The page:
1. Buckle the seat belt.
2. Give a firm tug on the lap portion of the seat belt while pulling up on it. If the webbing
does not slide through the latch plate, it is locked
Sliding and Sewn-on Latch plates
While all seat belts will lock in a crash, not all seat belts have a latch plate that will lock to secure a car seat. Sliding latch plates are found on lap-and-shoulder belts.
Dynamic locking latch plates are currently located in the front seat of some vehicles and lock the lap-and-shoulder belt when
engaged by an occupant during a crash. This latch plate is NOT intended to lock the seat belt for a car seat.
Sewn-on latch plates have no locking feature or moving parts, and rely on the retractor’s locking system. With a sewn-on latch plate, test the seat belt – NOT the latch plate. Buckle the seat belt and test to see if it locks by firmly pulling up on the lap portion of the seat belt. The seat belt webbing will not lengthen if some type of locking mechanism has been engaged.
TYPES OF RETRACTORS
In some vehicles the retractor – not the latch plate – provides the locking part needed to keep a car seat in place at all times. The purpose of the retractor is to store the excess webbing. These retractors are usually present when a non-locking latch plate (sliding, sewn-on, or dynamic locking) is present.
NHTSA sets Federal Motor Vehicle Safety Standards which required a lock-ability feature on vehicles made after
1996. If the vehicle is older than 1996, you might have a locking latch plate, but it is more likely that the seat belt retractor is
an emergency locking retractor with a sliding latch plate and without locking ability. In that case, you will have to use an
approved step to put the seat belt into a locked mode (locking clip or car seat lock-off).
An emergency locking retractor locks only in a sudden stop, acceleration, turn, or crash.
This retractor type, along with one of the non-locking latch plates – sliding, sewn-on, or dynamic locking – cannot secure a car seat without an extra, approved step.
In vehicles made before 1996, seat belts were not federally required to provide a locking feature. Some vehicles did have the locking feature, but it was voluntary on the part of the manufacturer.
Vehicle manufacturers approved two additional steps to secure a car seat in vehicles where neither the retractor nor the latch plate can be locked at all times.
Parents with vehicles that lack a locking feature, or are unsure of the components of a car seat are encouraged to visit: http://cert.safekids.org/get-car-seat-checked to find a technician in their area to determine what would be the best application.
Some seat belts with automatic locking retractors may appear to have no locking ability if tested when the seat belt is pulled out a very short distance (less than 12 to 18 inches) from the retractor. That 12 to 18-inch space is known as the dead-zone and may fool you into thinking the seat belt has no locking ability.
Automatic locking retractors (ALR) are generally easy to use with car seats, but are almost never found in newer vehicles.
Switchable retractors start out in an unlocked “comfortable” mode for adult occupants and switch to a locked mode for use with a car seat. Seat belts with switchable retractors switch to a tight, locked seat belt to install a car seat. A switchable retractor switches to an automatic locking retractor by pulling the belt all the way out slowly. Just like the switchable latch plate, you manually have to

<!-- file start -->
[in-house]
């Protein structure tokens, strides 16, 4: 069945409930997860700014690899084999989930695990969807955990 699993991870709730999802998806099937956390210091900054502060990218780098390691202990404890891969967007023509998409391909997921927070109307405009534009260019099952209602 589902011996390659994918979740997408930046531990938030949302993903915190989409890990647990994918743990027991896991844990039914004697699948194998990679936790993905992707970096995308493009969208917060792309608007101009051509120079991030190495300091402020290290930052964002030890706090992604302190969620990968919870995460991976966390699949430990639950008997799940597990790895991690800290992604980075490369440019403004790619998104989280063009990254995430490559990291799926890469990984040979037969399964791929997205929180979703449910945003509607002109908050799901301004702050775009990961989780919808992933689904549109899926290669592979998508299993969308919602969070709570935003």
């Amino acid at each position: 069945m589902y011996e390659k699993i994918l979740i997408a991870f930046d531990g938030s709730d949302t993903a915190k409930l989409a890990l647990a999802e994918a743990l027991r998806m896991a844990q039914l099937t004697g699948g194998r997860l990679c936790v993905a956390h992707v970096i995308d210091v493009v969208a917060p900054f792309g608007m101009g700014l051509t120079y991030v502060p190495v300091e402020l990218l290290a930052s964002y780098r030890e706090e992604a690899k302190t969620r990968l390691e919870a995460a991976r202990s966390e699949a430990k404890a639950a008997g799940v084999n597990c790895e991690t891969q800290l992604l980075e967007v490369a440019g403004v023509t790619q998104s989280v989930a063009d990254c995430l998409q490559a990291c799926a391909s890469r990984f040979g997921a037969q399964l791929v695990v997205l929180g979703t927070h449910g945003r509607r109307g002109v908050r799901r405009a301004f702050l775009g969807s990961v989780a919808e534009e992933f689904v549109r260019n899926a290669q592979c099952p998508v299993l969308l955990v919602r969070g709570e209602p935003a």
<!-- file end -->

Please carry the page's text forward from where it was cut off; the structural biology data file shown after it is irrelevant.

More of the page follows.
change this retractor from an emergency mode to the always or automatic locking mode. Once switched to the automatic locking retractor mode, this belt will only shorten and cannot be lengthened. To return to the emergency locking mode, this belt must be unbuckled and then all of the webbing fed back into the retractor.
Once you have the components of your car figured out, you can then pick out a car seat. Selection of the car seat, verifying it is not recalled, and ensuring it is appropriate for the child’s age, height, weight, and developmental levels is crucial.
The next article will cover choosing the right size car seat for your child and how to determine what will work best for your family in the long run, as well as car seat placement.
If you can’t wait for the next article, and want to learn more please access the following resources:
The Parents Central Guide for choosing the right seat for your child.
Winter coats and car seat safety – avoid dressing kids in bulky winter clothes before strapping them in and the risks.
Maggie Barnett is the Executive Assistant at the Traffic Improvement Association of Michigan, and has recently become a Certified Child Passenger Safety Technician through the Certifying body of Safe Kids Worldwide, with curriculum provided by NHTSA in collaboration with The National CPS Board, sponsored by State Farm. All information provided was taken directly from the curriculum used for certification.
Maggie in no way endorses or encourages the installation of non-manufacturer standard belts, as their effectiveness has not been tested nor evaluated by NHTSA, as such no liability can be assumed. She recommends that all parents with concerns about the installation or selection of a child safety seat contacts a CPS Technician in their area to have their individual situation accessed. These appointments allow parents to come in for a hands on installation demonstration where they will learn how to install their car seat correctly and safely every time, as there are too many variables that can be encountered to address in these series of articles. Please follow all manufacturer recommendations by both the vehicle and car seat manufacturers to ensure the safety of your child.